By November 17, when Bombardier announced it had completed CS100 certification flight-testing, the Canadian manufacturer was finalising its submission of the remaining documentation needed for Transport Canada – the Canadian airworthiness certification authority – to review and approve type certification for the CS100.
This major milestone will clear the CS100 to enter commercial service and it will surely occur before the end of the year, in line with Bombardier’s last revised estimate of the CS100’s certification date.
The CS100 won’t enter commercial service with launch customer Swiss International Air Lines until the end of May, according to the latest reports from Swiss aviation media sources, but that will be the airline’s own choice. Bombardier clearly would be to deliver the first production CS100 to Swiss International immediately after certification, if the airline wished.
The actual planned delivery date of the first production CS100 to Swiss International is likely to be some weeks earlier than late May. Thorough in its efficiency as always, Swiss International will take several weeks to familiarise its flight crews, cabin crews, maintenance mechanics and ground staff with the CS100 before putting the new aircraft into service, so that its CS100 operation runs like Swiss clockwork from day one.
However, ever since Bombardier confirmed on May 7 that Swiss International Air Lines would be the first CS100 operator, the manufacturer hasn’t taken any chances that the CS100 won’t be highly reliable right from its first commercial flight.
On November 7, Bombardier began an intensive route-proving programme with a CS100 fully kitted out in airline configuration. The CS100 is operating an airline-like schedule of flights with the aircraft, initially among 15 city pairs in Canada and 20 in the USA before moving on to Europe. Probably, many of the route-proving flights it operates in Europe during the exercise will be on routes Swiss International actually flies every day.
Airbus, meanwhile, has incurred no delays of any significance in the type-certification programme for the A320neo/PW1100G-JM combination. Although a flight-test A320neo with PW geared-turbofans was grounded for several weeks in August because of a manufacturing defect in a combustor in one of its engines, losing Airbus about 150 hours of planned flight-test time with the aircraft, Airbus was able to take up the certification-flying slack with the first CFM LEAP-1A-powered A320neo. Little if any A320neo certification flying time was lost overall.
The fact the A320neo is a re-engined derivative of the proven existing A320 design means the A320neo requires far less flight-testing time to obtain type certification than an all-new aircraft like the CS100 and its bigger sibling the CS300 – which is scheduled for certification and first delivery to launch customer airBaltic in the second half of 2016.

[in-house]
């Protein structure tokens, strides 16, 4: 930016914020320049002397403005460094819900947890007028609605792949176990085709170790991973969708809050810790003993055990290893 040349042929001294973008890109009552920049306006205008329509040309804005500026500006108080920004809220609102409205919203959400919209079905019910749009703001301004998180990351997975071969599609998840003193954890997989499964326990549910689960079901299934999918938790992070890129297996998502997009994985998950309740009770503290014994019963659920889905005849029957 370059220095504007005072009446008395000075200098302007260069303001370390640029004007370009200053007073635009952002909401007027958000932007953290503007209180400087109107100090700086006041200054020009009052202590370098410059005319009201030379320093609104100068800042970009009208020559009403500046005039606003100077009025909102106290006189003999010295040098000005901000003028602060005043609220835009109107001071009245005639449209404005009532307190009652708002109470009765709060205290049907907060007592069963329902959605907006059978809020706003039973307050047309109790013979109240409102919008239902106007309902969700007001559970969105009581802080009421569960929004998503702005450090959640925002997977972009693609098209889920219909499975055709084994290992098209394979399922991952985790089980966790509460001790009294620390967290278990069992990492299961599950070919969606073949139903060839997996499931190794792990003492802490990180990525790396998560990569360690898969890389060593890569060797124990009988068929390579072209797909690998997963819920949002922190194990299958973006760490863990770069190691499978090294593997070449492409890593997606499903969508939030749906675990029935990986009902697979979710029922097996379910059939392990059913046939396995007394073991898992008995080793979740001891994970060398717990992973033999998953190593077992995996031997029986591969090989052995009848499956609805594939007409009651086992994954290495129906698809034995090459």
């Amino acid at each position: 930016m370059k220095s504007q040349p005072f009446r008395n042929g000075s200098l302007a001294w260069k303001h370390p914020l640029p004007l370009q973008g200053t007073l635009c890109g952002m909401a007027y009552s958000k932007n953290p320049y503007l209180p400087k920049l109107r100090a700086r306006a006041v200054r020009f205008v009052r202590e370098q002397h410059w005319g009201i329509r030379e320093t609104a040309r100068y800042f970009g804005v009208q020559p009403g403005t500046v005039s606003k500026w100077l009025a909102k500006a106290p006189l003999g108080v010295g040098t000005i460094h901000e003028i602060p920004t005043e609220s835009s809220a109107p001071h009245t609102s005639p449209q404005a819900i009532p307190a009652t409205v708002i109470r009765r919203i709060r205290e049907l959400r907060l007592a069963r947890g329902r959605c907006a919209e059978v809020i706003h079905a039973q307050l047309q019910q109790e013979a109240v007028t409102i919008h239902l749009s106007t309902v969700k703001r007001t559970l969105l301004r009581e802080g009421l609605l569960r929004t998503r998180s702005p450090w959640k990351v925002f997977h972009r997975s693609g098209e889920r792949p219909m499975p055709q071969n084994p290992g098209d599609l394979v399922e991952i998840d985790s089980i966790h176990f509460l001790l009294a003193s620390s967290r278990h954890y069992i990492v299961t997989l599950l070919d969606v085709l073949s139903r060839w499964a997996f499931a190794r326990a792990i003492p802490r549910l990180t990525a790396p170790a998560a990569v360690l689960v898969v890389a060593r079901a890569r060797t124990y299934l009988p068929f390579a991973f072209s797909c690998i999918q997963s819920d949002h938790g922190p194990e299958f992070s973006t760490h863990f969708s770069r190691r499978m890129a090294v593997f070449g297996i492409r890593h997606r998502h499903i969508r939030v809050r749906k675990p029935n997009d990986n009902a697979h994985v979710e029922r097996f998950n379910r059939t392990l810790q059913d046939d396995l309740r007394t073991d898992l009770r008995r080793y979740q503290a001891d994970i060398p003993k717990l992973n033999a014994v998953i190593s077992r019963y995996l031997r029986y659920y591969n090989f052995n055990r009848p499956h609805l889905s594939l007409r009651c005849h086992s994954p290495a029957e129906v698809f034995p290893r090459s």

Now Airbus has joint EASA and FAA certification for the A320neo/PW1100G-JM combination, it is preparing to deliver the first production A320neo before the end of 2015 to launch customer Qatar Airways.
Early in the new year, hard on the heels of Qatar Airways, Lufthansa will become the second customer to receive a new A320neo. (In 2016 Lufthansa Group, in the form of subsidiaries Lufthansa and Swiss International, will rapidly become the world’s most experienced operator of PW1000G geared-turbofan engines.)
Airbus then expects to certificate the A320neo/LEAP-1A combination “in the coming months”, with A321neo and A319neo certification following that.
Significantly, the performance results Airbus and Bombardier have announced from flight-testing indicate the A320neo and the C Series family will be world-beaters.
Airbus promises the A320neo will be more than 15 per cent more fuel-efficient than the existing A320 from the outset and that by 2020 the company’s continuous improvement of the A320neo will increase the fuel-efficiency gap to more than 20 per cent.
The new model will also offer 500 miles more range, 5 per cent lower maintenance costs and lower noise levels than the current A320. Additionally, it will hold up to 20 more passengers “without compromising comfort”, according to Airbus, as a result of the manufacturer’s new “Cabin Flex” interior re-work.
Although Bombardier didn’t sell many C Series jets at this year’s Paris Air Show, it did drop a news bombshell which in the longer term may well prove far more beneficial for the programme. Rarely if ever has a manufacturer been able to announce that the performance of a new commercial aircraft has proved significantly better in flight-testing than was predicted from computer and wind-tunnel tests, but that’s exactly what Bombardier did.
Both the CS100 and the CS300 have 350 nautical miles more range than originally expected, giving them reasonable transatlantic range; and their payload and airfield performance are better than originally forecast.
Vitally, they deliver more than a 20 per cent fuel burn advantage compared to in-production aircraft; and fuel burn more than 10 per cent better than re-engined aircraft such as the 737 MAX and A320neo families, according to Bombardier.
Bombardier always expected the C Series jets to be extremely quiet – something the world learned when the CS100 took off on its first test flight without many spectators actually noticing – but flight-testing has confirmed the CS100 will be the quietest aircraft in its class.
Although legacy A320-family, E-Jet family and 737NG aircraft are still selling well, the performance levels the A320neo and CS100/CS300 (and the 737 MAX) will offer when they enter service will inevitably make today’s single-aisle aircraft economically uncompetitive at some point. The big question is, how deeply and how quickly will the new jets make today’s single-aircraft completely obsolete?